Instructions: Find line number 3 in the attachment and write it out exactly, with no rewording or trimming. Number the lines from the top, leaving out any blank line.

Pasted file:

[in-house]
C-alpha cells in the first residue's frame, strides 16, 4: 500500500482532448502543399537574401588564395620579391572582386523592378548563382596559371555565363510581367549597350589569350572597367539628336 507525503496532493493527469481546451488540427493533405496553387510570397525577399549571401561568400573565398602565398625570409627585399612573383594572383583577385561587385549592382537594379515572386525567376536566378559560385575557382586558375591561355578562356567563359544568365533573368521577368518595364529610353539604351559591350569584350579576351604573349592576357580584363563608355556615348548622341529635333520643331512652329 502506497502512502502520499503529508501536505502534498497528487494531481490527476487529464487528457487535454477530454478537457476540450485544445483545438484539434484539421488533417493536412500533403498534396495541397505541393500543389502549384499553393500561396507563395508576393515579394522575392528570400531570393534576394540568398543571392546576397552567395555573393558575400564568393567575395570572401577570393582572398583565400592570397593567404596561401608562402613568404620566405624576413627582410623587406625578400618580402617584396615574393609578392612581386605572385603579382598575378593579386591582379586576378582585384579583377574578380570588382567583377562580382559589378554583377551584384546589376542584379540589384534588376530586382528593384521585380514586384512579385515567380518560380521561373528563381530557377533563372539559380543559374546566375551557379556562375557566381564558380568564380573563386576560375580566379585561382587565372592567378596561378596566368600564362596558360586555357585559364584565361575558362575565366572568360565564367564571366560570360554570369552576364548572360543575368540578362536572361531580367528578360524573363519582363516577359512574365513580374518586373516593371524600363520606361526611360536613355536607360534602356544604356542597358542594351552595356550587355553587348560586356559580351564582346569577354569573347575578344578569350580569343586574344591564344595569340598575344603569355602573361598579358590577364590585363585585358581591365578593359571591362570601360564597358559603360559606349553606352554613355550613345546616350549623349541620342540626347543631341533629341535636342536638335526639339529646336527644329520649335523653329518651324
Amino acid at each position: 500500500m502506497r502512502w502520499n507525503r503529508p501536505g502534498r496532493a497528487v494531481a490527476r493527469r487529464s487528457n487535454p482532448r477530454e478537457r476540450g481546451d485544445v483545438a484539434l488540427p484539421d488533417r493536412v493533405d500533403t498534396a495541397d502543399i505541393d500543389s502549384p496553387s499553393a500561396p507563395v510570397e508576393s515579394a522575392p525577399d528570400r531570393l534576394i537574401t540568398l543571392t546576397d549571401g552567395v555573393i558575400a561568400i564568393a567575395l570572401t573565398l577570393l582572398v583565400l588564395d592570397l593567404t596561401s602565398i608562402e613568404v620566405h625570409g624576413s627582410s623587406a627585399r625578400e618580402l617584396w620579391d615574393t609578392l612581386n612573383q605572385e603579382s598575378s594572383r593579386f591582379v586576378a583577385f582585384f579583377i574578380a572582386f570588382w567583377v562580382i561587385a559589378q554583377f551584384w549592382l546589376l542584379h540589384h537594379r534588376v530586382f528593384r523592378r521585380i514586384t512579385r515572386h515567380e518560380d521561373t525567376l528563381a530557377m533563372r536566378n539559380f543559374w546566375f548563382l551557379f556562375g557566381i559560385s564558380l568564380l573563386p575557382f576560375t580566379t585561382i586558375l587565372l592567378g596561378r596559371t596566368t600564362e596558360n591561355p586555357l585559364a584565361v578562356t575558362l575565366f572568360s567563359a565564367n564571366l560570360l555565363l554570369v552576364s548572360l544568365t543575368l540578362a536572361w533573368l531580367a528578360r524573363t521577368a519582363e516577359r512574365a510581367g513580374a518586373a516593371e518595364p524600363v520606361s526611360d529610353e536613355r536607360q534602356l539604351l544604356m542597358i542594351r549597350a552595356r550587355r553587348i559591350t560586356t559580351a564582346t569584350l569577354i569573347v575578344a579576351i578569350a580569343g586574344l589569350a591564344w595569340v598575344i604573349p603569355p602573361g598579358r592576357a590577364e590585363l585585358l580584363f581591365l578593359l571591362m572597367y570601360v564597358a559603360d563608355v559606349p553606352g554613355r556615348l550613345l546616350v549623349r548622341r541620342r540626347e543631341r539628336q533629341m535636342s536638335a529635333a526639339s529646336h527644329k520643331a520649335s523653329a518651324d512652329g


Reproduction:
Amino acid at each position: 500500500m502506497r502512502w502520499n507525503r503529508p501536505g502534498r496532493a497528487v494531481a490527476r493527469r487529464s487528457n487535454p482532448r477530454e478537457r476540450g481546451d485544445v483545438a484539434l488540427p484539421d488533417r493536412v493533405d500533403t498534396a495541397d502543399i505541393d500543389s502549384p496553387s499553393a500561396p507563395v510570397e508576393s515579394a522575392p525577399d528570400r531570393l534576394i537574401t540568398l543571392t546576397d549571401g552567395v555573393i558575400a561568400i564568393a567575395l570572401t573565398l577570393l582572398v583565400l588564395d592570397l593567404t596561401s602565398i608562402e613568404v620566405h625570409g624576413s627582410s623587406a627585399r625578400e618580402l617584396w620579391d615574393t609578392l612581386n612573383q605572385e603579382s598575378s594572383r593579386f591582379v586576378a583577385f582585384f579583377i574578380a572582386f570588382w567583377v562580382i561587385a559589378q554583377f551584384w549592382l546589376l542584379h540589384h537594379r534588376v530586382f528593384r523592378r521585380i514586384t512579385r515572386h515567380e518560380d521561373t525567376l528563381a530557377m533563372r536566378n539559380f543559374w546566375f548563382l551557379f556562375g557566381i559560385s564558380l568564380l573563386p575557382f576560375t580566379t585561382i586558375l587565372l592567378g596561378r596559371t596566368t600564362e596558360n591561355p586555357l585559364a584565361v578562356t575558362l575565366f572568360s567563359a565564367n564571366l560570360l555565363l554570369v552576364s548572360l544568365t543575368l540578362a536572361w533573368l531580367a528578360r524573363t521577368a519582363e516577359r512574365a510581367g513580374a518586373a516593371e518595364p524600363v520606361s526611360d529610353e536613355r536607360q534602356l539604351l544604356m542597358i542594351r549597350a552595356r550587355r553587348i559591350t560586356t559580351a564582346t569584350l569577354i569573347v575578344a579576351i578569350a580569343g586574344l589569350a591564344w595569340v598575344i604573349p603569355p602573361g598579358r592576357a590577364e590585363l585585358l580584363f581591365l578593359l571591362m572597367y570601360v564597358a559603360d563608355v559606349p553606352g554613355r556615348l550613345l546616350v549623349r548622341r541620342r540626347e543631341r539628336q533629341m535636342s536638335a529635333a526639339s529646336h527644329k520643331a520649335s523653329a518651324d512652329g